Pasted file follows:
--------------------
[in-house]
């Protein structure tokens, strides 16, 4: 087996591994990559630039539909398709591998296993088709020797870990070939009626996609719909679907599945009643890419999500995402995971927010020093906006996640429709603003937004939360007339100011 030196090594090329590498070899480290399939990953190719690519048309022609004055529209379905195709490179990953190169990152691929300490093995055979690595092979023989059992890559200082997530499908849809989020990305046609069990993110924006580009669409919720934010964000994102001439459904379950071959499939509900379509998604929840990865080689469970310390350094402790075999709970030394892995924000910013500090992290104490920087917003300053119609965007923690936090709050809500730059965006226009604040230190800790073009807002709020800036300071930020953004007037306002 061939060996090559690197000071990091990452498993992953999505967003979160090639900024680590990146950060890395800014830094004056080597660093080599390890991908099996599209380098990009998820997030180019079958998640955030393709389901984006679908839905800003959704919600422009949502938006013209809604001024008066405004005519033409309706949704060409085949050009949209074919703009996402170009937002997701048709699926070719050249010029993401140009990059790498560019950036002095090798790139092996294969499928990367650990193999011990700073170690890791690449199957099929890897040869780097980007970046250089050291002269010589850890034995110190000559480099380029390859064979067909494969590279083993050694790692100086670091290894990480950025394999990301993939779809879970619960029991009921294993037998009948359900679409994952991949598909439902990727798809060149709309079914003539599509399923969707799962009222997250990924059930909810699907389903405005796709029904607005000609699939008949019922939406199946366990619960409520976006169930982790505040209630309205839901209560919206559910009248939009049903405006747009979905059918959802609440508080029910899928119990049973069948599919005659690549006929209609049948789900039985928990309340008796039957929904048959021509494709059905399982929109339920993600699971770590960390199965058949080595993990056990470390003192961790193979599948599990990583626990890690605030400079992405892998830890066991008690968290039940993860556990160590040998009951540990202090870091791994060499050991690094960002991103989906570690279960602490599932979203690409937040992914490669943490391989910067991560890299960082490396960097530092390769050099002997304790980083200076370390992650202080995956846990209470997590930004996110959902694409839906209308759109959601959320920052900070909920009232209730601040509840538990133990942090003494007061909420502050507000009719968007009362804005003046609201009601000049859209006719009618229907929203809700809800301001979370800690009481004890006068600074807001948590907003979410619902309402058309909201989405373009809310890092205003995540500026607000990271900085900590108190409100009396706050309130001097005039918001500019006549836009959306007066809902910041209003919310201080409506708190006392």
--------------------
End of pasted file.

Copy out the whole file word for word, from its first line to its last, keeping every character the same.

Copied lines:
[in-house]
């Protein structure tokens, strides 16, 4: 087996591994990559630039539909398709591998296993088709020797870990070939009626996609719909679907599945009643890419999500995402995971927010020093906006996640429709603003937004939360007339100011 030196090594090329590498070899480290399939990953190719690519048309022609004055529209379905195709490179990953190169990152691929300490093995055979690595092979023989059992890559200082997530499908849809989020990305046609069990993110924006580009669409919720934010964000994102001439459904379950071959499939509900379509998604929840990865080689469970310390350094402790075999709970030394892995924000910013500090992290104490920087917003300053119609965007923690936090709050809500730059965006226009604040230190800790073009807002709020800036300071930020953004007037306002 061939060996090559690197000071990091990452498993992953999505967003979160090639900024680590990146950060890395800014830094004056080597660093080599390890991908099996599209380098990009998820997030180019079958998640955030393709389901984006679908839905800003959704919600422009949502938006013209809604001024008066405004005519033409309706949704060409085949050009949209074919703009996402170009937002997701048709699926070719050249010029993401140009990059790498560019950036002095090798790139092996294969499928990367650990193999011990700073170690890791690449199957099929890897040869780097980007970046250089050291002269010589850890034995110190000559480099380029390859064979067909494969590279083993050694790692100086670091290894990480950025394999990301993939779809879970619960029991009921294993037998009948359900679409994952991949598909439902990727798809060149709309079914003539599509399923969707799962009222997250990924059930909810699907389903405005796709029904607005000609699939008949019922939406199946366990619960409520976006169930982790505040209630309205839901209560919206559910009248939009049903405006747009979905059918959802609440508080029910899928119990049973069948599919005659690549006929209609049948789900039985928990309340008796039957929904048959021509494709059905399982929109339920993600699971770590960390199965058949080595993990056990470390003192961790193979599948599990990583626990890690605030400079992405892998830890066991008690968290039940993860556990160590040998009951540990202090870091791994060499050991690094960002991103989906570690279960602490599932979203690409937040992914490669943490391989910067991560890299960082490396960097530092390769050099002997304790980083200076370390992650202080995956846990209470997590930004996110959902694409839906209308759109959601959320920052900070909920009232209730601040509840538990133990942090003494007061909420502050507000009719968007009362804005003046609201009601000049859209006719009618229907929203809700809800301001979370800690009481004890006068600074807001948590907003979410619902309402058309909201989405373009809310890092205003995540500026607000990271900085900590108190409100009396706050309130001097005039918001500019006549836009959306007066809902910041209003919310201080409506708190006392």